$$\begin{aligned} J(\varepsilon ) = \inf _{\zeta \in \mathbb {R}^M}J(\zeta ). \end{aligned}$$
(27)
The gradient of the cost functional is
$$\begin{aligned} G = \left[ \frac{\partial J}{\partial \varepsilon _1}, \ldots , \frac{\partial J}{\partial \varepsilon _M} \right] ^\mathrm{T}. \end{aligned}$$
(28)
It can be shown [21] that elements of vector (28) are given by
$$\begin{aligned} \frac{\partial J}{\partial \varepsilon _k} = \mathrm{tr}\left\{ -\mathrm{i}\lambda _k \left[ \frac{\partial H(\varepsilon _k)}{\partial \varepsilon _k}, \rho _k \right] \right\} \Delta t_k, \end{aligned}$$
(29)
where \(\rho _k\) and \(\lambda _k\) are solutions of the Lindblad equation and the adjoint system corresponding to time subinterval \(\Delta t_k\), respectively. To minimize the gradient given in Eq. (28) we use the BFGS algorithm [22].

4.2 Optimization setup

Our goal is to find control strategies for players, which maximize their respective chances of winning the game. We study three noise channels: the amplitude damping, the phase damping and the amplitude raising channel. They are given by the Lindblad operators \(\sigma _-\), \(\sigma _z\) and \(\sigma _+ = \sigma _-^\dagger \), respectively. In all cases, we assume that one of the players uses the Pauli strategy, while for the other player we try to optimize a control strategy that maximizes that player’s probability of winning. However, in our setup it is convenient to use the value of the observable \(\sigma _z\) rather than probabilities. Value 0 means that each player has a probability of \(\frac{1}{2}\) of winning the game. Values closer to 1 mean higher probability of winning for Bob, while values closer to -1 mean higher probability of winning for Alice.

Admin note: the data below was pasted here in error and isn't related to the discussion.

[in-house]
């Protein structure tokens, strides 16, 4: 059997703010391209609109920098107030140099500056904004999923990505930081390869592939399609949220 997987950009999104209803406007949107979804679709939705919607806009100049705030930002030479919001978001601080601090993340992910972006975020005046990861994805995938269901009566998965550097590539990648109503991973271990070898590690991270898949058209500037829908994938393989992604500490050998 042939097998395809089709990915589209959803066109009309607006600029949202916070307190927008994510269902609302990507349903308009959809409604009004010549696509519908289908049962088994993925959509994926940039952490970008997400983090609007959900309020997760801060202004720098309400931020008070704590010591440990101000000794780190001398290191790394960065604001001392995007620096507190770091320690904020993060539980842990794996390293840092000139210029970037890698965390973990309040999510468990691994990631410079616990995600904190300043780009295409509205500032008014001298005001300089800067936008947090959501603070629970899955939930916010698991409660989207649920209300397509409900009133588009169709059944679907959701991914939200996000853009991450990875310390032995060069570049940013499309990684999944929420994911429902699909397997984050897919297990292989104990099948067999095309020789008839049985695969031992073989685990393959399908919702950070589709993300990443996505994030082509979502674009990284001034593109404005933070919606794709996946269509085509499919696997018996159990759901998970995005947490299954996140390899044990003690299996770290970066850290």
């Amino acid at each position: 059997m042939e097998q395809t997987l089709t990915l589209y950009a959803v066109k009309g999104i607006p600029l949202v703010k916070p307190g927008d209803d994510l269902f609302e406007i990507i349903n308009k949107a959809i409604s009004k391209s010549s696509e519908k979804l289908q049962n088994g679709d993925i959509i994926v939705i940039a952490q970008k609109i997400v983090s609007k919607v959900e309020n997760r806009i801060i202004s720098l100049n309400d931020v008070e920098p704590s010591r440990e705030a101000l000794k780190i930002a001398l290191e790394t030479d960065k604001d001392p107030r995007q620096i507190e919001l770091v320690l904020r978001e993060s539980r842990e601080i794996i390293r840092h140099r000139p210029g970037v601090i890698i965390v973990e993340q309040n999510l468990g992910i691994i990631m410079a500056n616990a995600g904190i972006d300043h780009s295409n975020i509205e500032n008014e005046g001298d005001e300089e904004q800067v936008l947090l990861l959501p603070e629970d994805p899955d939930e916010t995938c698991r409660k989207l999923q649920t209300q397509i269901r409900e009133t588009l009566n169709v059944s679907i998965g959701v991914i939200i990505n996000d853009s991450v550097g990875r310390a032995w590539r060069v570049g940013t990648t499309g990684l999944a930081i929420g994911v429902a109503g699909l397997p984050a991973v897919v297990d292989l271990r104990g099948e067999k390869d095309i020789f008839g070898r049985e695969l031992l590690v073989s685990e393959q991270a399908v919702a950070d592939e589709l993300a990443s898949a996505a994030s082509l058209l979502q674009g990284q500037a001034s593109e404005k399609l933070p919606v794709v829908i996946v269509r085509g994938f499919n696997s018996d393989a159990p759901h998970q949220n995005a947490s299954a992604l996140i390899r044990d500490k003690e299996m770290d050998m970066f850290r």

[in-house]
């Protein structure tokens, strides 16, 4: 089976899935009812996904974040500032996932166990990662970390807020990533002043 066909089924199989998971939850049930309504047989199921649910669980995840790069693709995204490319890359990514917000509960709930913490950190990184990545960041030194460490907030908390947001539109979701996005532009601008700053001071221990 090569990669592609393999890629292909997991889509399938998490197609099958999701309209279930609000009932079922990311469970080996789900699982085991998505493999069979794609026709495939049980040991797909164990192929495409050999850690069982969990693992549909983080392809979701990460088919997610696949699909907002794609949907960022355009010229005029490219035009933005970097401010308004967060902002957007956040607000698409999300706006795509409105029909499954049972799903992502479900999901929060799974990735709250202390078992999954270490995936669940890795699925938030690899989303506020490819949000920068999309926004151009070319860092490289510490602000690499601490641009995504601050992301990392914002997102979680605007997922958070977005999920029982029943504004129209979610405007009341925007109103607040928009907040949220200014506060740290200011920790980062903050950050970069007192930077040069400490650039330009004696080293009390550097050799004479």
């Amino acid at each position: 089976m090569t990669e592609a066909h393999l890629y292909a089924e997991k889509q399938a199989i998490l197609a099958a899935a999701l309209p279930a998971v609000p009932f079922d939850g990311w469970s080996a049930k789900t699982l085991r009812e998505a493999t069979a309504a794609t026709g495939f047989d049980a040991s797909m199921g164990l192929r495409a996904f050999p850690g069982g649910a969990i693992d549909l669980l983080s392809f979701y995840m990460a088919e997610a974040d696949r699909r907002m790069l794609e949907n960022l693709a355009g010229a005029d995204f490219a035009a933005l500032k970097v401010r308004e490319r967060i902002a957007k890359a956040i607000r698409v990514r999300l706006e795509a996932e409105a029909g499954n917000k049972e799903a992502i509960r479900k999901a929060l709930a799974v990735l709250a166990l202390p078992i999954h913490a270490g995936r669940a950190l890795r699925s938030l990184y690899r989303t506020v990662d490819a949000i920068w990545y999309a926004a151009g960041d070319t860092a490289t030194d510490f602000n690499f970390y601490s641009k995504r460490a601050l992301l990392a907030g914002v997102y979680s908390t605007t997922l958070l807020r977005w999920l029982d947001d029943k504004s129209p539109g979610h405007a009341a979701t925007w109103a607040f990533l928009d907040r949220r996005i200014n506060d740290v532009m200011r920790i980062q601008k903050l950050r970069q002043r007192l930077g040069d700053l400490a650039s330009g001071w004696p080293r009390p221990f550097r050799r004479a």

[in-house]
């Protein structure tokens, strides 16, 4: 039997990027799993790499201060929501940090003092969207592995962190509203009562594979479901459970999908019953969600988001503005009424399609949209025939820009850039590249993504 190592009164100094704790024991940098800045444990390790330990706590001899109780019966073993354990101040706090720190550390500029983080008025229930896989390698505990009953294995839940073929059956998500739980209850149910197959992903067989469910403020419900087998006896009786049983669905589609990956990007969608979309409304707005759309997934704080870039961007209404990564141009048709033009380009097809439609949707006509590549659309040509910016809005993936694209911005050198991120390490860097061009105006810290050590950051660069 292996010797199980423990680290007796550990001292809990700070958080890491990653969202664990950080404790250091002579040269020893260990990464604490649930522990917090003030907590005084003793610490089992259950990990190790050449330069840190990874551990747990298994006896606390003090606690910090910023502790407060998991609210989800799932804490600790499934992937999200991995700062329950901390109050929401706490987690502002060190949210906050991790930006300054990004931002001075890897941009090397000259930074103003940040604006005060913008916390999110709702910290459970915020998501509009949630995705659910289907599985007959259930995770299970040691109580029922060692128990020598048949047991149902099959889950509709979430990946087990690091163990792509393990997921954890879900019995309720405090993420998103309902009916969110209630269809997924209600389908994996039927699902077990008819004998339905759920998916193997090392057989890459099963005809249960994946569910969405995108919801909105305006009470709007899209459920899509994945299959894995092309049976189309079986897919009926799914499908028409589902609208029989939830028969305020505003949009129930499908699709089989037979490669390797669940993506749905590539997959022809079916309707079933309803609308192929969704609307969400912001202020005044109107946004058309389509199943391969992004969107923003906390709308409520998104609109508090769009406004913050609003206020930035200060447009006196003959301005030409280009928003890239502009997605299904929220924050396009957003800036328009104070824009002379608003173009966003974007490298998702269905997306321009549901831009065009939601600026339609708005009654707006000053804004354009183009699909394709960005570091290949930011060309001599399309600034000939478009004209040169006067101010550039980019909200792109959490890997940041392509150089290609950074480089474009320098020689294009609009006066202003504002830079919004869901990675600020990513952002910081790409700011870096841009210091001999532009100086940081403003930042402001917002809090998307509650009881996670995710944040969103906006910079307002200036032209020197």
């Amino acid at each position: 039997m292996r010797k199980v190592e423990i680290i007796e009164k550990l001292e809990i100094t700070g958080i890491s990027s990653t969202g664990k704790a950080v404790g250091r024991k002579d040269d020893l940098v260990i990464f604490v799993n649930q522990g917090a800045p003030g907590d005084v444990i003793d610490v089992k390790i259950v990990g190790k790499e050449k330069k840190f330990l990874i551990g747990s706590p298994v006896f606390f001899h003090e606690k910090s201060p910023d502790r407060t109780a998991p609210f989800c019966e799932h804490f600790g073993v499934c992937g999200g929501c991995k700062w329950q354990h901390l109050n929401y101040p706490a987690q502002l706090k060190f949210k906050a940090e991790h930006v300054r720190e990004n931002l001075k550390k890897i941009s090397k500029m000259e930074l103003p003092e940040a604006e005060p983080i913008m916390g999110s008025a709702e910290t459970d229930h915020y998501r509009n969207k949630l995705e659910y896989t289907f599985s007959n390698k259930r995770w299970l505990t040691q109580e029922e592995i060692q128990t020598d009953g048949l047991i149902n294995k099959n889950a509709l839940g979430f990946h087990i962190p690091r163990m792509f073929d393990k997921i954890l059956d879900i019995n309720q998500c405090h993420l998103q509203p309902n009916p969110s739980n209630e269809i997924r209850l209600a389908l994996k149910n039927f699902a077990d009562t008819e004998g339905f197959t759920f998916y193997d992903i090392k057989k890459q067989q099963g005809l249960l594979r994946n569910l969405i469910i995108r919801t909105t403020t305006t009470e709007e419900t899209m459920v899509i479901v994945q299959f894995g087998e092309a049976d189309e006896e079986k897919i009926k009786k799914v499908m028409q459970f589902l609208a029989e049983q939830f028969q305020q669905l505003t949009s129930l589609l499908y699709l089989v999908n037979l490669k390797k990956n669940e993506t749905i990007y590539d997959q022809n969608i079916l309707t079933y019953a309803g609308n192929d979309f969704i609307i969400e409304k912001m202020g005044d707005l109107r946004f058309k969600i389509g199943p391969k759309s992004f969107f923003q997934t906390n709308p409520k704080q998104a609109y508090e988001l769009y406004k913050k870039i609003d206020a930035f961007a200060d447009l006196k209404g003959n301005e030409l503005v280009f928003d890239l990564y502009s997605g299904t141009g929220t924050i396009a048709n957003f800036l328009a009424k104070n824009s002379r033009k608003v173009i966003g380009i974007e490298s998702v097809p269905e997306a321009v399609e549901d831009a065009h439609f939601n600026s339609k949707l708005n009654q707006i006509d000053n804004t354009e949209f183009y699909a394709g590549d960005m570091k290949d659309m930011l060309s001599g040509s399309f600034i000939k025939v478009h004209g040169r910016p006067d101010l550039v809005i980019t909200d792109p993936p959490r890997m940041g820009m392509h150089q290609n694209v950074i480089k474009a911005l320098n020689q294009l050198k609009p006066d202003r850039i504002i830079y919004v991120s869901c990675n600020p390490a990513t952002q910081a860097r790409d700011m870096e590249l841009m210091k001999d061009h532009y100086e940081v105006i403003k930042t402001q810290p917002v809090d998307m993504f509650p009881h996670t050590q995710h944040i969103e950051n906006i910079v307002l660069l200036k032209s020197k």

4.3 Optimization results

4.3.1 Phase damping

The results for the phase damping channel are shown in Fig. 3. As it can be seen, in this case, both players are able to optimize their strategies, and so Alice can optimize her strategy for low values of \(\gamma \) to obtain the probability of winning grater than \(\frac{1}{2}\). The region where this occurs is shown in the inset. For high noise values, she is able to achieve the probability of winning equal to \(\frac{1}{2}\). In the case of high values of \(\gamma \), the best strategy for Alice is to drive the state as close as possible to the maximally mixed state on her first move. This state can not be changed neither by Bob’s actions, nor by the phase damping channel. On the other hand, optimization of Bob’s strategy shows that he is able to achieve high probabilities of winning for relatively low values of \(\gamma \). This is consistent with the limit shown in Eq. (17) as our initial state is \(\rho =| 0 \rangle \langle 0 |\). Figure 4 presents optimal game strategies for both players. For Alice we chose \(\gamma =1.172\) which corresponds to her maximal probability of winning the game. In the case of Bob’s strategies we arbitrarily choose the value \(\gamma =1.610\). In these cases the evolution of the qubit is much more complex. This is due to the fact that the players are not restricted to the Pauli strategy.